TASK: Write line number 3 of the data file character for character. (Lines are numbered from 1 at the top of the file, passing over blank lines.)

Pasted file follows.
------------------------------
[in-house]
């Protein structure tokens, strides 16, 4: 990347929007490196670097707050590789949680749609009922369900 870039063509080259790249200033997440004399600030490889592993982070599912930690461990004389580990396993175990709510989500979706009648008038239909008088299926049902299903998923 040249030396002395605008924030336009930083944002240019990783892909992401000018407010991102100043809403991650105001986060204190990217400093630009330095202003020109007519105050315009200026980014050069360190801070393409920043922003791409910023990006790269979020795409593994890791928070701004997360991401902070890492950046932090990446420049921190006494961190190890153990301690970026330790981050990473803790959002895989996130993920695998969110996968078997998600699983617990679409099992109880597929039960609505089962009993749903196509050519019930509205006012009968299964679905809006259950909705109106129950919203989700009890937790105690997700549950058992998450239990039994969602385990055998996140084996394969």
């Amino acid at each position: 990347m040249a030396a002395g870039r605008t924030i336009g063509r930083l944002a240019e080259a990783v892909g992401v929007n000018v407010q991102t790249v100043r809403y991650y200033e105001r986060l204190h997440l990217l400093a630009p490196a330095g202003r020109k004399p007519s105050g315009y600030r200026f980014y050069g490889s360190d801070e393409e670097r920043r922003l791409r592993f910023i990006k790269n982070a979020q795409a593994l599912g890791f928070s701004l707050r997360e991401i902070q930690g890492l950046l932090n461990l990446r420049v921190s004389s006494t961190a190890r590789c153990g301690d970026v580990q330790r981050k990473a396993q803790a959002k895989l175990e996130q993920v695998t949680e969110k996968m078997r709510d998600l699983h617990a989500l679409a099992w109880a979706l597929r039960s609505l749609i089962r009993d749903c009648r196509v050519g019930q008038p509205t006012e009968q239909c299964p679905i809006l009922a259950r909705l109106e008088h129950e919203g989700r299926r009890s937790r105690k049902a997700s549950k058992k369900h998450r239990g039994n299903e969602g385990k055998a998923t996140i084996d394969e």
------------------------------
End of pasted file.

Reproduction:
């Amino acid at each position: 990347m040249a030396a002395g870039r605008t924030i336009g063509r930083l944002a240019e080259a990783v892909g992401v929007n000018v407010q991102t790249v100043r809403y991650y200033e105001r986060l204190h997440l990217l400093a630009p490196a330095g202003r020109k004399p007519s105050g315009y600030r200026f980014y050069g490889s360190d801070e393409e670097r920043r922003l791409r592993f910023i990006k790269n982070a979020q795409a593994l599912g890791f928070s701004l707050r997360e991401i902070q930690g890492l950046l932090n461990l990446r420049v921190s004389s006494t961190a190890r590789c153990g301690d970026v580990q330790r981050k990473a396993q803790a959002k895989l175990e996130q993920v695998t949680e969110k996968m078997r709510d998600l699983h617990a989500l679409a099992w109880a979706l597929r039960s609505l749609i089962r009993d749903c009648r196509v050519g019930q008038p509205t006012e009968q239909c299964p679905i809006l009922a259950r909705l109106e008088h129950e919203g989700r299926r009890s937790r105690k049902a997700s549950k058992k369900h998450r239990g039994n299903e969602g385990k055998a998923t996140i084996d394969e």